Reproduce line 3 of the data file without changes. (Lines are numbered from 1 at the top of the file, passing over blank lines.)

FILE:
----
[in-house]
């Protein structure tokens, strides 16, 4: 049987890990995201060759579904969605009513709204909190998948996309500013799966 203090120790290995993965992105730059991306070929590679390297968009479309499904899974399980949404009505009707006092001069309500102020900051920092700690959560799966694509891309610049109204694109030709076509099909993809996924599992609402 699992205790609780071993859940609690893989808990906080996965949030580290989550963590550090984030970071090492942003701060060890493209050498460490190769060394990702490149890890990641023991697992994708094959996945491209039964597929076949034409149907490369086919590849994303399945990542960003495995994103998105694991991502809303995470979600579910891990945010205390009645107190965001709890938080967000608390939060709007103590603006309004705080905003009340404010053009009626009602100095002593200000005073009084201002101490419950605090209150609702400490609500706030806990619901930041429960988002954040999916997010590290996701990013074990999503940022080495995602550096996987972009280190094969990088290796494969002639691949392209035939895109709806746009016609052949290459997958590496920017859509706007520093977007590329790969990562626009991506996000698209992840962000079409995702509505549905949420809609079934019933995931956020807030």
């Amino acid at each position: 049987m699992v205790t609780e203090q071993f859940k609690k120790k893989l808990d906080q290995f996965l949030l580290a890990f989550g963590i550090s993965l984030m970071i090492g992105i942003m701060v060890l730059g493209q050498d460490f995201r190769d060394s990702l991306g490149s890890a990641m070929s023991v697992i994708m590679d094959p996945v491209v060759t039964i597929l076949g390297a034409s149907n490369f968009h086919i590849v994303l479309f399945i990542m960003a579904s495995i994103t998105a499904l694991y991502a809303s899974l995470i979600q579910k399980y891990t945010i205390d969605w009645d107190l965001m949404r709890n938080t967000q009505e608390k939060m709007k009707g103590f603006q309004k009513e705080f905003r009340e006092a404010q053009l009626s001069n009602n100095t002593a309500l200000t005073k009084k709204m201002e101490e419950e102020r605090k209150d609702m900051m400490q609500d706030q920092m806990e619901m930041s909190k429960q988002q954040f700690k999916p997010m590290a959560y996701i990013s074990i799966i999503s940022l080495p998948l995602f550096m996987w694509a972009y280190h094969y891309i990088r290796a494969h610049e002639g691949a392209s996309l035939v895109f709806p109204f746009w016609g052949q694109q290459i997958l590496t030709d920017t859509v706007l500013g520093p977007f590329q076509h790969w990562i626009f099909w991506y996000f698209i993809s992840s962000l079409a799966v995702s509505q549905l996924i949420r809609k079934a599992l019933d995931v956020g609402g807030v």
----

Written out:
């Amino acid at each position: 049987m699992v205790t609780e203090q071993f859940k609690k120790k893989l808990d906080q290995f996965l949030l580290a890990f989550g963590i550090s993965l984030m970071i090492g992105i942003m701060v060890l730059g493209q050498d460490f995201r190769d060394s990702l991306g490149s890890a990641m070929s023991v697992i994708m590679d094959p996945v491209v060759t039964i597929l076949g390297a034409s149907n490369f968009h086919i590849v994303l479309f399945i990542m960003a579904s495995i994103t998105a499904l694991y991502a809303s899974l995470i979600q579910k399980y891990t945010i205390d969605w009645d107190l965001m949404r709890n938080t967000q009505e608390k939060m709007k009707g103590f603006q309004k009513e705080f905003r009340e006092a404010q053009l009626s001069n009602n100095t002593a309500l200000t005073k009084k709204m201002e101490e419950e102020r605090k209150d609702m900051m400490q609500d706030q920092m806990e619901m930041s909190k429960q988002q954040f700690k999916p997010m590290a959560y996701i990013s074990i799966i999503s940022l080495p998948l995602f550096m996987w694509a972009y280190h094969y891309i990088r290796a494969h610049e002639g691949a392209s996309l035939v895109f709806p109204f746009w016609g052949q694109q290459i997958l590496t030709d920017t859509v706007l500013g520093p977007f590329q076509h790969w990562i626009f099909w991506y996000f698209i993809s992840s962000l079409a799966v995702s509505q549905l996924i949420r809609k079934a599992l019933d995931v956020g609402g807030v």